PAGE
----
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Kinsol Trestle

24 comments


This is a good place to get a little exercise in our area.
We have to drive through forestry acreages and hobby farms for about 20 minutes.

Some people keep their hedges immaculately trimmed.

In autumn the drive is very pretty but twisty and the countryside close to the destination turns raggedy and the road is turning narrow and bumpy.

Interesting and imaginative entrance to their property.
Maybe too much of a statement. Although, it fits the Westcoast wild country theme .

There is a parking spot by this rock and people have to enter the trail which leads to the trestle. It is a short 10 minutes walk to reach it. There is an entrance on the other end (same trail system) but the parking there is little further from the main event.

The short walk is lined with mossy rocks

….rocky steep hills

….unfriendly dark forest ……

……and grassy patches

The Kinsol Trestle has a long and interesting history. It is one of the tallest free-standing and most spectacular timber rail trestle structures in the world. It is 614 feet long and stands 145 feet above the Koksilah River.

It was named after “King Solomon Mines” nearby, but did not serve that operation. It was built to connect Victoria to Nootka Sound to transport the region’s huge, old-growth timber.
The Trestle was officially finished in 1920 (construction started in 1911), Although,it was designed by engineers, it was built by local farmers and loggers. It provided a transportation link for the local logging industry but …..the line never reached Nootka Sound.

CN’s (Canadian National) rail service on Vancouver Island was abandoned and after 1979 no trains crossed the trestle and it gradually fell into disrepair.
Eventually, the north and south accesses were removed for safety reasons.

Historical picture

An official fundraising campaign “Save the Historic Kinsol Trestle” was launched in June 2009 in order to raise needed funds to rehabilitate the Trestle. The campaign was launched on June 10, 2009, and the Trestle reopened to the public after major renovations on July 28, 2011. It is now a part of the " Trans Canada Trail" system

The area is now enjoyed by hikers and cyclist. It is also a local tourist attraction but for us it is close enough to have a wonderful afternoon outing.

The next photo depicts the restored Trestle built from a local wood as seen from a view point.

There are few trails down to the river with picnic tables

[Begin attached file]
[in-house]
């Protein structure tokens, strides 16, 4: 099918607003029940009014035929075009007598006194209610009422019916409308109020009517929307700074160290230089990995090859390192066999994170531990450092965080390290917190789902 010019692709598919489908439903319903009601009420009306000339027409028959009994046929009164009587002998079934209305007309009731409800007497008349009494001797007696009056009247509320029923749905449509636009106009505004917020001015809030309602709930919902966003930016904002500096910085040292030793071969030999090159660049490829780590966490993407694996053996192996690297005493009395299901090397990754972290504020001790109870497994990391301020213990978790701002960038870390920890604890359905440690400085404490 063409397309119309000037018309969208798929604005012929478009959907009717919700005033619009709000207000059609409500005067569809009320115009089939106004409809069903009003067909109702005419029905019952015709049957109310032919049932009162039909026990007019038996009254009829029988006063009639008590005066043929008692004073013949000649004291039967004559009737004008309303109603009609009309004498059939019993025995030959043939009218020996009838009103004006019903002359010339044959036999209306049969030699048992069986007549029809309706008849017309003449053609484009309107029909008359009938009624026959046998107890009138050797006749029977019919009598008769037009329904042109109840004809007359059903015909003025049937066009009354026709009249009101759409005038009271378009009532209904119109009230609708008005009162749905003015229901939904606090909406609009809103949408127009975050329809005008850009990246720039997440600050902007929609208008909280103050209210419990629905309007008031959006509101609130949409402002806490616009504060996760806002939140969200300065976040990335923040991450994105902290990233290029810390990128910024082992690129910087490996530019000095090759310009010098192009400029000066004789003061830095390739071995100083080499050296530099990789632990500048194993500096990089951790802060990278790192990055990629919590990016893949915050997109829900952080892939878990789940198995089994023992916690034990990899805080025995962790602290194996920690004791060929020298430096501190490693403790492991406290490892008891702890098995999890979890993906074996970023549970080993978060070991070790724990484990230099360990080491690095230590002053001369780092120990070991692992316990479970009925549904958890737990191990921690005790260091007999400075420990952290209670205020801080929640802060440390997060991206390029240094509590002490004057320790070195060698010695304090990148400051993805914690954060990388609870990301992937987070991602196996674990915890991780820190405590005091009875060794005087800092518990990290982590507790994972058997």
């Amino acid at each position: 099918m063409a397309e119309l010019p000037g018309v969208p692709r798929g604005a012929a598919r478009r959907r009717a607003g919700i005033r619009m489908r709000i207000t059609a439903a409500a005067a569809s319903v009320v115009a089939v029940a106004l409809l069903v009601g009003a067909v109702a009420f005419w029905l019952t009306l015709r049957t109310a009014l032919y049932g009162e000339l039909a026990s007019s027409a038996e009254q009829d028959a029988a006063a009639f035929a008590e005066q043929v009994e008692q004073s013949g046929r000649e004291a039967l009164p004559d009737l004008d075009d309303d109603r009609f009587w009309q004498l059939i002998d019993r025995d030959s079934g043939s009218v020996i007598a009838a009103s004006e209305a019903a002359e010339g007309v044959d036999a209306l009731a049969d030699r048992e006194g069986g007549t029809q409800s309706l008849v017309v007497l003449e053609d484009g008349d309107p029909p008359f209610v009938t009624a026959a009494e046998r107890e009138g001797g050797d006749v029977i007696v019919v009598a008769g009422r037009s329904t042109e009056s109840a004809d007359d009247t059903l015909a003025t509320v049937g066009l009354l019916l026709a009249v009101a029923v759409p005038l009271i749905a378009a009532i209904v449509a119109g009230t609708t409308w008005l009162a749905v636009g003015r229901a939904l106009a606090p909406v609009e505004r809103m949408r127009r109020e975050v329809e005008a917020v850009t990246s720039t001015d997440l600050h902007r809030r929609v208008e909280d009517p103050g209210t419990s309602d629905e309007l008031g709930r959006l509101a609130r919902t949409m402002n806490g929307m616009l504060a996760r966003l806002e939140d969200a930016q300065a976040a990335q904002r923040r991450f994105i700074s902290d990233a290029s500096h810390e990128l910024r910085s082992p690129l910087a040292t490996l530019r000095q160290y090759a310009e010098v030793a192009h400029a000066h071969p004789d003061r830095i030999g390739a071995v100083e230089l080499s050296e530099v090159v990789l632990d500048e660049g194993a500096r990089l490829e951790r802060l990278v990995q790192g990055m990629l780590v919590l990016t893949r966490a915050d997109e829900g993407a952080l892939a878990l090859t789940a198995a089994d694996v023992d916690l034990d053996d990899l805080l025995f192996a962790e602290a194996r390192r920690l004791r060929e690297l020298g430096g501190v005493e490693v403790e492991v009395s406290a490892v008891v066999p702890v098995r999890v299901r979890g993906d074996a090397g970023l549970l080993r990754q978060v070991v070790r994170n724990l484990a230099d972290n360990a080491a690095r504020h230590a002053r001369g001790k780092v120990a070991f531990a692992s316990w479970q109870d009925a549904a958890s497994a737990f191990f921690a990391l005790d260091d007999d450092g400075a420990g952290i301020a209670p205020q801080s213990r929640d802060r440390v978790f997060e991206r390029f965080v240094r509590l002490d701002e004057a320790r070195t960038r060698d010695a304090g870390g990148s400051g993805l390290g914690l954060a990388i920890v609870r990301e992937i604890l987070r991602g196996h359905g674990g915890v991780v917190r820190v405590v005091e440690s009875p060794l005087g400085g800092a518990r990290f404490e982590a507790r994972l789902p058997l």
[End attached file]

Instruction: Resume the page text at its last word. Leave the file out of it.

…..and one can follow a hiking trail along the Koksilah river.

….the river is narrow but very fast and noisy.

Distant view from the middle part on top of the structure

…..walking over Koksilah River on Kinsol trestle

There is an interesting video of the structure from the air on youtube. it is 2 min and 52 sec long.

https://www.youtube.com/watch?v=RzGW13w8Tzw

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Comments

 

What wonderful scenery near you. It's great that the bridge has been reinstated. My husband, who's a railway enthusiast was most interested in your blog. Thank you for sharing.

17 Nov, 2020

 

Fascinating story and great photos Klahanie ... thank you for taking us on your lovely outing 🙂.

17 Nov, 2020

 

Thanks for sharing your beautiful pics and I enjoyed the ‘drive’ around. I found it very informative Klahanie, it’s good to learn about other areas/countries. The historical pic was interesting to see too, agree, it’s really fab to see it has been renovated and reopened to the public.

17 Nov, 2020

 

What a wonderful engineering achievement that is! It must have been an amazing task just to keep an eye on the wood to make sure it stayed sound! It was a bold vision just to imagine building it in the first place.

17 Nov, 2020

 

Thank you Siris, I am glad that your husband, a railway enthusiast, enjoyed the read.

Sheila, thank you for joining us on our outing and found the story fascinating. It really is.

Kate, I am also glad that the structure was restored and can be appreciated now by many .

Yorkslass, you're right. It is really an engineering marvel of its time, especially the fact that it was originally built by farmers and loggers.

17 Nov, 2020

 

Interesting blog, and what a fantastic structure. Wonderful scenery too :)

18 Nov, 2020